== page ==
High blood cholesterol is a common problem throughout the world, often affecting people from their mid-30s onwards. However, with the rise in obesity and a diet abundant in fat and refined carbohydrates, high blood cholesterol levels are now being seen in younger adults even in their 20s. Diet is of course a factor, but so is genetics and other lifestyle aspects. Controlling what you eat and avoiding certain foods can therefore be helpful. But some foods even have the ability to help lower your cholesterol levels and should be consumed in larger amounts.
These cholesterol-fighting foods are not new. They are not specially designed super foods that cost large amounts of money. It is everyday food items that is easily available at most supermarkets yet not given much thought of for its cholesterol-fighting ability. The way these foods work differs. Some block the absorption of cholesterol from your digestive tract. Others contains ‘good fats’ that swing the balance in the favor of good cholesterol. These foods may at the very least minimize the effects of high blood cholesterol.
Why is cholesterol dangerous?
Cholesterol is very important for your health. Only about 20% is sourced from the diet and the other 80% is produced within the body. However, high levels of cholesterol in the body is a problem. Remember the problem is what happens over the long term with high blood cholesterol levels. Slowly cholesterol deposits form in the walls of arteries. It gradually narrows these arteries (atherosclerosis) thereby restricting blood flow to the target organ. Eventually it may be blocked if the fatty plaque ruptures or a blood clot obstructs the narrowing.
As a result, the blood supply is cut off and the target organ no longer gets enough oxygen. The seriousness of this depends on where it occurs. When it happens to the heart muscle, we refer to it as a myocardial infarction or simply as a heart attack. When it happens to the brain, we refer to it as a cerebrovascular accident (CVA) or stroke. These cardiovascular diseases, a heart attack and stroke, are some of the most common causes of death in the developed world. Much of it revolves around high blood cholesterol levels.
Most of us would not think of beans as a super food for lowering your cholesterol. But it is a healthy option when you consider that it is one of the fiber-rich legumes that we eat in relatively large amounts on a frequent basis. It is not just fiber that matters but the type of fiber which can block cholesterol absorption.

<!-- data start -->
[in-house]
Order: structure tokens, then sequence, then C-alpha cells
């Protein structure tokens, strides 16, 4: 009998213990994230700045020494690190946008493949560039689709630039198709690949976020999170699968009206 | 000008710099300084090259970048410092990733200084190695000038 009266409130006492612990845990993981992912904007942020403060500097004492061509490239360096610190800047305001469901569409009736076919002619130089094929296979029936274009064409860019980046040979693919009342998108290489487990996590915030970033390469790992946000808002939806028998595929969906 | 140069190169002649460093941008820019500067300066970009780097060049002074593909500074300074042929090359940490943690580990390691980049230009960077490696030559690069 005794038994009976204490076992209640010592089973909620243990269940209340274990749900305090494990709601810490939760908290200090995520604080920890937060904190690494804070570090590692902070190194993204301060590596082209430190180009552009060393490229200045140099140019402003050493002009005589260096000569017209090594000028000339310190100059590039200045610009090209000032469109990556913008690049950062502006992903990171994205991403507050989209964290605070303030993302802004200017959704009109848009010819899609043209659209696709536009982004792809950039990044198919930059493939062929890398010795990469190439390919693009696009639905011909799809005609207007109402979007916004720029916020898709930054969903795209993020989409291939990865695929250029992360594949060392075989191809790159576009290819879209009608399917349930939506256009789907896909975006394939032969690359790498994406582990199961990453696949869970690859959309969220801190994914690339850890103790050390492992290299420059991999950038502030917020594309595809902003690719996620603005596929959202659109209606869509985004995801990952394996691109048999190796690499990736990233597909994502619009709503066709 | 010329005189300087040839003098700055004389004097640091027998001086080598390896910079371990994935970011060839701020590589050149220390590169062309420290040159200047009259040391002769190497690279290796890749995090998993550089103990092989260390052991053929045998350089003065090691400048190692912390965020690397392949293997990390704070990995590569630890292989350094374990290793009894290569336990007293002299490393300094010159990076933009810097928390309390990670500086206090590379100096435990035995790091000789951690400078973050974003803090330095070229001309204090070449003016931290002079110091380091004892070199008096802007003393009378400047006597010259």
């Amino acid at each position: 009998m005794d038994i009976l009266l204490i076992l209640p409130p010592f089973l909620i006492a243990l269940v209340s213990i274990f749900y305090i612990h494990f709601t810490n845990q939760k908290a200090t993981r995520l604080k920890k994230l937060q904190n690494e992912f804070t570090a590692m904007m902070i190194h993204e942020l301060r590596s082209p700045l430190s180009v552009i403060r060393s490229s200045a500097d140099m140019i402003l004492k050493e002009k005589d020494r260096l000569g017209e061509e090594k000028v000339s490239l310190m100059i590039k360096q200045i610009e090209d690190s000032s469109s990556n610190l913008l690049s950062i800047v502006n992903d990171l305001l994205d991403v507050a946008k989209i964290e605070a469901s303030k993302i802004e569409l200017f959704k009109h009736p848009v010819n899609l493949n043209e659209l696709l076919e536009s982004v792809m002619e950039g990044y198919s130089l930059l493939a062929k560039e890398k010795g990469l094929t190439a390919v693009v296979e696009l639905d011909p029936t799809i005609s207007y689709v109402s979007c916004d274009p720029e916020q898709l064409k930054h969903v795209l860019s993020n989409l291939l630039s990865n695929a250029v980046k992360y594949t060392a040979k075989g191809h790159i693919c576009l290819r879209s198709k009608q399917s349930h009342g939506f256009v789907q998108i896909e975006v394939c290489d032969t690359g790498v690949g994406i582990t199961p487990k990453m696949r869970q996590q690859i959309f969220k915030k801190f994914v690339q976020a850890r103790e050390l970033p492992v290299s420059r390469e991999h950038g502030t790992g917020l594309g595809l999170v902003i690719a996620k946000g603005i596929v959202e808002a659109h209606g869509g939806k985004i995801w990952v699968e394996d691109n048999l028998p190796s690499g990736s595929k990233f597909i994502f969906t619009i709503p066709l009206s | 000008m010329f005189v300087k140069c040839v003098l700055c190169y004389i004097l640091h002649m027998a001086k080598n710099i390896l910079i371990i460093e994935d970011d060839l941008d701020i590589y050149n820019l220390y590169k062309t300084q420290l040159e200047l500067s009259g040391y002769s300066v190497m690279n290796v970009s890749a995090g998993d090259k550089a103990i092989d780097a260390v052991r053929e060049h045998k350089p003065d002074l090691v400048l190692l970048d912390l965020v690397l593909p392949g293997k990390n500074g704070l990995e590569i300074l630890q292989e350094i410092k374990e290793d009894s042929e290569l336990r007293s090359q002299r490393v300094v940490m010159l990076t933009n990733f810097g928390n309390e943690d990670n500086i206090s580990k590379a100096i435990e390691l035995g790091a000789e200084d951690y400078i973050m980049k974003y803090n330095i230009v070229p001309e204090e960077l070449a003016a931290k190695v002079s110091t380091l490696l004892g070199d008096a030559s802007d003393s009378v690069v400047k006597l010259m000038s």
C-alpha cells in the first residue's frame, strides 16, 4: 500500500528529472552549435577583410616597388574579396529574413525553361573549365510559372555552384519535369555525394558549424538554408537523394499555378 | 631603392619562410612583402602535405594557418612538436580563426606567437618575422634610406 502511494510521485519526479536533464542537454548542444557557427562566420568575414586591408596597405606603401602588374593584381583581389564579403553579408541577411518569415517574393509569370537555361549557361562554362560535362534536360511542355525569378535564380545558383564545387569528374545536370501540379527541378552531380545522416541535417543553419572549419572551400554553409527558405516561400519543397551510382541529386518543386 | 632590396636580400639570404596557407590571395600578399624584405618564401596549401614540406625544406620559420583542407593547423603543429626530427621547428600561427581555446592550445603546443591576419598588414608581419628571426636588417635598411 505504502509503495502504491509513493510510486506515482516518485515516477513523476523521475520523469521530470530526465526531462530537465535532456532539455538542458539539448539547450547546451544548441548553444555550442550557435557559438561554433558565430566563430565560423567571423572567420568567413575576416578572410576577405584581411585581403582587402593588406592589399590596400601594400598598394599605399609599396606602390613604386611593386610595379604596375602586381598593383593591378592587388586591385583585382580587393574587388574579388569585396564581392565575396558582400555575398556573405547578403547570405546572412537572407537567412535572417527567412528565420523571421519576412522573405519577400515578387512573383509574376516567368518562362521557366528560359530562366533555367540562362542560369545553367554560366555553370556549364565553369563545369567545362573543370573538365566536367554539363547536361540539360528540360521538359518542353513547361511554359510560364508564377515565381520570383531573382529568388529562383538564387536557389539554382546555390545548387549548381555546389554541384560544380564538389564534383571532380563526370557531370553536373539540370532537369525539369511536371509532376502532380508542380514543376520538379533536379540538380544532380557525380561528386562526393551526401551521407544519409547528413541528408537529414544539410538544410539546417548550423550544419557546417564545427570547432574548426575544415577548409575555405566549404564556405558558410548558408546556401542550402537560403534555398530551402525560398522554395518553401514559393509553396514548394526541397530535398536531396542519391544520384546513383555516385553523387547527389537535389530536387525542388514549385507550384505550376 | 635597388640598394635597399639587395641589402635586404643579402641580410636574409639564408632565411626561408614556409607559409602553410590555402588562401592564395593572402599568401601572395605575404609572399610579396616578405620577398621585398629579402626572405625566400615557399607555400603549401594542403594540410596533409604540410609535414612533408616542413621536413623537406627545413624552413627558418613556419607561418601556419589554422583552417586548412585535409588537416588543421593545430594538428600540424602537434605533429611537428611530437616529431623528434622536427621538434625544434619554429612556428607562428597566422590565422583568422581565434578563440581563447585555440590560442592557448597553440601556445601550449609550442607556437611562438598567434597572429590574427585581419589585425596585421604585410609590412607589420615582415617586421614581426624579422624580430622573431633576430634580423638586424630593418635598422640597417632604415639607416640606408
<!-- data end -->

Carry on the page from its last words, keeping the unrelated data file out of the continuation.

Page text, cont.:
And this is where legumes like beans score as a cholesterol-fighting food. Beans are third in the line after cooked split peas and cooked lentils but considering that these legumes are not a large part of the Western diet, beans may instead be the way to go. Cooked black beans has almost one and a half times more fiber than cooked baked beans.
Another cholesterol-fighting food is oats. Whether you choose to eat it as oatmeal or in an oat bran muffin, oats contains soluble fiber that dissolves in the water in the digestive tract and binds to cholesterol. In this way cholesterol in the gut cannot be absorbed. It is the perfect way to start the day and ensure that you get a large portion of the daily fiber you need.
Oats is by no means the only cereal grain to have this benefit in the fight against high blood cholesterol. Whole-wheat spaghetti and cooked barley are better options in this range of foods but oats in all its forms is more widely available for an easy breakfast or quick snack. Air-popped popcorn and cooked brown rice are other great grain options for a snack or dinner apart from oats.
There may be more truth to the old adage “an apple a day keeps the doctor away” when it comes to your blood cholesterol levels. Apples are loaded with fiber that can be useful for lowering blood cholesterol levels. A single apple may not do the trick. The average medium apple has about 4.5grams of fiber, whereas women need at least 21g daily and men 30g per day.
However, when consumed along with other cholesterol-fighting foods, apples can be a tasty snack to add to your total cholesterol intake. Even better is a pear (with skin) and raspberries are the most highly-packed fiber fruits. And if you want other high-fiber fruits that may not match that of apple, then you should also look at bananas, oranges and strawberries.
There is some confusion when it comes to nuts. One one hand nuts are said to be good for your blood cholesterol, but on the other hand there is the warning that it is high in calories and can contribute to obesity. Both statements are true. The key is to eat nuts to get the cholesterol benefit while controlling just how much you eat so as not to exceed your daily calories intake.
Walnuts, almonds, peanuts and other nuts have nutrients that are helpful for your blood cholesterol and protecting you against heart disease. Substances like polyunsaturated fatty acids are fats that are good for you. But stay away from the salted nuts or sugar-coated variety that can be a problem. Even nuts in its natural form should be eaten in moderation due to its high calorie content.
Omega-3 fatty acids is the buzzword when it comes to healthy blood cholesterol levels and a healthy heart. But it is not just hype. The fact is that studies have shown over and over again that consuming more omega-3 fatty acids can be beneficial. One of the best sources is fish. If you are a meat-eater then fish should be your primary animal protein in order to lower your cholesterol levels.
Some fish are better than others. Fatty fish like mackerel, freshwater trout, herring, sardines, halibut and salmon are the better options since they have higher levels of omega-3 fatty acids. You should look at consuming at least 2 servings of fatty fish in a week, if not more. The way you prepare it is also important. Try to steam or bake fish but if you have to fry, then pan fry with a small amount of canola, flaxseed or olive oil.